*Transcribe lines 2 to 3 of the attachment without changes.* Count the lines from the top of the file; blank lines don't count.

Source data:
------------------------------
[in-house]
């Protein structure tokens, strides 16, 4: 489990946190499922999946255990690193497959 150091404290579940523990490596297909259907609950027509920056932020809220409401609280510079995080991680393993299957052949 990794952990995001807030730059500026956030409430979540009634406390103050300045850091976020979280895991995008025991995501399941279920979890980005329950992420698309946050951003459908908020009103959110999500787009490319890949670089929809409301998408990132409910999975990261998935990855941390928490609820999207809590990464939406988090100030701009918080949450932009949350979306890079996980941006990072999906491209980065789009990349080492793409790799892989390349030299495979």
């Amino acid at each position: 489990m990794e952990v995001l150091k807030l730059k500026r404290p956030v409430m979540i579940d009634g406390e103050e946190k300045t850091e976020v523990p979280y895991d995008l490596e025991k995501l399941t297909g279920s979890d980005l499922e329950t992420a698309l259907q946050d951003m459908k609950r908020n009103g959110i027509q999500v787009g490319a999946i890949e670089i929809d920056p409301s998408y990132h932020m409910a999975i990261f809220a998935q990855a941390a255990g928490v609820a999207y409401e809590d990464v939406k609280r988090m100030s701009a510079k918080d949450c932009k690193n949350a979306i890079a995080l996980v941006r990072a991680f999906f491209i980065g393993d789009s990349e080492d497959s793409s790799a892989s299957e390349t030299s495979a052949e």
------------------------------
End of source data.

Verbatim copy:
């Protein structure tokens, strides 16, 4: 489990946190499922999946255990690193497959 150091404290579940523990490596297909259907609950027509920056932020809220409401609280510079995080991680393993299957052949 990794952990995001807030730059500026956030409430979540009634406390103050300045850091976020979280895991995008025991995501399941279920979890980005329950992420698309946050951003459908908020009103959110999500787009490319890949670089929809409301998408990132409910999975990261998935990855941390928490609820999207809590990464939406988090100030701009918080949450932009949350979306890079996980941006990072999906491209980065789009990349080492793409790799892989390349030299495979």
């Amino acid at each position: 489990m990794e952990v995001l150091k807030l730059k500026r404290p956030v409430m979540i579940d009634g406390e103050e946190k300045t850091e976020v523990p979280y895991d995008l490596e025991k995501l399941t297909g279920s979890d980005l499922e329950t992420a698309l259907q946050d951003m459908k609950r908020n009103g959110i027509q999500v787009g490319a999946i890949e670089i929809d920056p409301s998408y990132h932020m409910a999975i990261f809220a998935q990855a941390a255990g928490v609820a999207y409401e809590d990464v939406k609280r988090m100030s701009a510079k918080d949450c932009k690193n949350a979306i890079a995080l996980v941006r990072a991680f999906f491209i980065g393993d789009s990349e080492d497959s793409s790799a892989s299957e390349t030299s495979a052949e």